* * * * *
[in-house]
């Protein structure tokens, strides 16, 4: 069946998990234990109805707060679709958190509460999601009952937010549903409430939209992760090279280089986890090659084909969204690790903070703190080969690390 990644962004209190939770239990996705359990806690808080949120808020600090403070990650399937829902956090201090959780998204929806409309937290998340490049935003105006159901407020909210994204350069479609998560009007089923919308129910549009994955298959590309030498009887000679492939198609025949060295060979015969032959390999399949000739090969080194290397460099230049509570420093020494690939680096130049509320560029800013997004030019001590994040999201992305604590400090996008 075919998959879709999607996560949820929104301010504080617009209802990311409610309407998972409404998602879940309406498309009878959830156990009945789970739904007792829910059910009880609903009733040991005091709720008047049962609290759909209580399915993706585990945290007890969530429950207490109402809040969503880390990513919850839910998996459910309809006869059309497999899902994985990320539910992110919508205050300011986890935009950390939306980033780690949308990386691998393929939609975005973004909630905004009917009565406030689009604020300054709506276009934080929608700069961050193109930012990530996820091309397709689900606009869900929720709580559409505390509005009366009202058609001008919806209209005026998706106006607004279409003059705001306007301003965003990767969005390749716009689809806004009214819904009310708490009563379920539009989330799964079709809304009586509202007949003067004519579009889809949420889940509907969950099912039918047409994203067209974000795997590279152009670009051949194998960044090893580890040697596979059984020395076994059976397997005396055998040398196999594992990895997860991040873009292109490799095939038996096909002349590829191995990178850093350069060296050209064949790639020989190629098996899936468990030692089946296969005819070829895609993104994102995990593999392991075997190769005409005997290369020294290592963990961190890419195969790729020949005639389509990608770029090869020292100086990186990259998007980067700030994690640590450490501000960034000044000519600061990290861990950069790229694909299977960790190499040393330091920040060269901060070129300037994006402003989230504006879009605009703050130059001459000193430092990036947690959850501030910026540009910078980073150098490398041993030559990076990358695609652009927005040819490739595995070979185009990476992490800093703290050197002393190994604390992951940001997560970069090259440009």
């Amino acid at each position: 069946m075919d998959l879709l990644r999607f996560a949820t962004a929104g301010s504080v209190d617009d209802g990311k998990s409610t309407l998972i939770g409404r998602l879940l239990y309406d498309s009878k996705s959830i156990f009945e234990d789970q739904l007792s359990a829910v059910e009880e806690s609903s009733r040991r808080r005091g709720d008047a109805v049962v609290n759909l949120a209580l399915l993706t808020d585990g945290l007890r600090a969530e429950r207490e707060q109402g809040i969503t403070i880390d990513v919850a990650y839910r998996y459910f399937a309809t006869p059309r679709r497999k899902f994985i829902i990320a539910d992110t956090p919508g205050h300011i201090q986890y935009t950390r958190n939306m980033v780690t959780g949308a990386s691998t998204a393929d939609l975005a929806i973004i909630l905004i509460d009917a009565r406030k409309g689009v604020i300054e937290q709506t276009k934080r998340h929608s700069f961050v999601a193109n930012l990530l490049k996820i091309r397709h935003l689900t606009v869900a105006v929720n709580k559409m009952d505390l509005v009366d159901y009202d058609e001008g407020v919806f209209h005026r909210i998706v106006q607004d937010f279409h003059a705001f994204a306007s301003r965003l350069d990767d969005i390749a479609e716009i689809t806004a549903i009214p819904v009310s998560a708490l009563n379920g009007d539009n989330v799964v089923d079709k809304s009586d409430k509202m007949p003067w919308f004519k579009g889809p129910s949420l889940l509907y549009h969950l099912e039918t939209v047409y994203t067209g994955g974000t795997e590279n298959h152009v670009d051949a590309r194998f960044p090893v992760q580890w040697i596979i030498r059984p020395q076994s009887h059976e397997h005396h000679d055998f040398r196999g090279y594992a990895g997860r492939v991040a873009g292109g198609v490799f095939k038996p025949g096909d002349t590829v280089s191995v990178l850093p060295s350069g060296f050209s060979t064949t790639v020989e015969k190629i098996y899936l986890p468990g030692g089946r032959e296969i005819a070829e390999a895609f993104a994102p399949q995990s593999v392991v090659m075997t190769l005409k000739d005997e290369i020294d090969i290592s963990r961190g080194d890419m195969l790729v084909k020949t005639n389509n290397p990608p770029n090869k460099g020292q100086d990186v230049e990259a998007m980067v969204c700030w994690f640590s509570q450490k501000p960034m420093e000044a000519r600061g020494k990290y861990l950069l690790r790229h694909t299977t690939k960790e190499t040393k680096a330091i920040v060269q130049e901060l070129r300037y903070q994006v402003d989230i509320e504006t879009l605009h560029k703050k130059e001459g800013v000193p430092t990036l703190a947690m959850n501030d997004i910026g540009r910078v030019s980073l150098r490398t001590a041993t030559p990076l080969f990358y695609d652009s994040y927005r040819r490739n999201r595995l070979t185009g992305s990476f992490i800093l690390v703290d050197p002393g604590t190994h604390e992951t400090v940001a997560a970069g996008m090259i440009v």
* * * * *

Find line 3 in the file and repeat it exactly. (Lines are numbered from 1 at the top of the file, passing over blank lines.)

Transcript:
């Amino acid at each position: 069946m075919d998959l879709l990644r999607f996560a949820t962004a929104g301010s504080v209190d617009d209802g990311k998990s409610t309407l998972i939770g409404r998602l879940l239990y309406d498309s009878k996705s959830i156990f009945e234990d789970q739904l007792s359990a829910v059910e009880e806690s609903s009733r040991r808080r005091g709720d008047a109805v049962v609290n759909l949120a209580l399915l993706t808020d585990g945290l007890r600090a969530e429950r207490e707060q109402g809040i969503t403070i880390d990513v919850a990650y839910r998996y459910f399937a309809t006869p059309r679709r497999k899902f994985i829902i990320a539910d992110t956090p919508g205050h300011i201090q986890y935009t950390r958190n939306m980033v780690t959780g949308a990386s691998t998204a393929d939609l975005a929806i973004i909630l905004i509460d009917a009565r406030k409309g689009v604020i300054e937290q709506t276009k934080r998340h929608s700069f961050v999601a193109n930012l990530l490049k996820i091309r397709h935003l689900t606009v869900a105006v929720n709580k559409m009952d505390l509005v009366d159901y009202d058609e001008g407020v919806f209209h005026r909210i998706v106006q607004d937010f279409h003059a705001f994204a306007s301003r965003l350069d990767d969005i390749a479609e716009i689809t806004a549903i009214p819904v009310s998560a708490l009563n379920g009007d539009n989330v799964v089923d079709k809304s009586d409430k509202m007949p003067w919308f004519k579009g889809p129910s949420l889940l509907y549009h969950l099912e039918t939209v047409y994203t067209g994955g974000t795997e590279n298959h152009v670009d051949a590309r194998f960044p090893v992760q580890w040697i596979i030498r059984p020395q076994s009887h059976e397997h005396h000679d055998f040398r196999g090279y594992a990895g997860r492939v991040a873009g292109g198609v490799f095939k038996p025949g096909d002349t590829v280089s191995v990178l850093p060295s350069g060296f050209s060979t064949t790639v020989e015969k190629i098996y899936l986890p468990g030692g089946r032959e296969i005819a070829e390999a895609f993104a994102p399949q995990s593999v392991v090659m075997t190769l005409k000739d005997e290369i020294d090969i290592s963990r961190g080194d890419m195969l790729v084909k020949t005639n389509n290397p990608p770029n090869k460099g020292q100086d990186v230049e990259a998007m980067v969204c700030w994690f640590s509570q450490k501000p960034m420093e000044a000519r600061g020494k990290y861990l950069l690790r790229h694909t299977t690939k960790e190499t040393k680096a330091i920040v060269q130049e901060l070129r300037y903070q994006v402003d989230i509320e504006t879009l605009h560029k703050k130059e001459g800013v000193p430092t990036l703190a947690m959850n501030d997004i910026g540009r910078v030019s980073l150098r490398t001590a041993t030559p990076l080969f990358y695609d652009s994040y927005r040819r490739n999201r595995l070979t185009g992305s990476f992490i800093l690390v703290d050197p002393g604590t190994h604390e992951t400090v940001a997560a970069g996008m090259i440009v």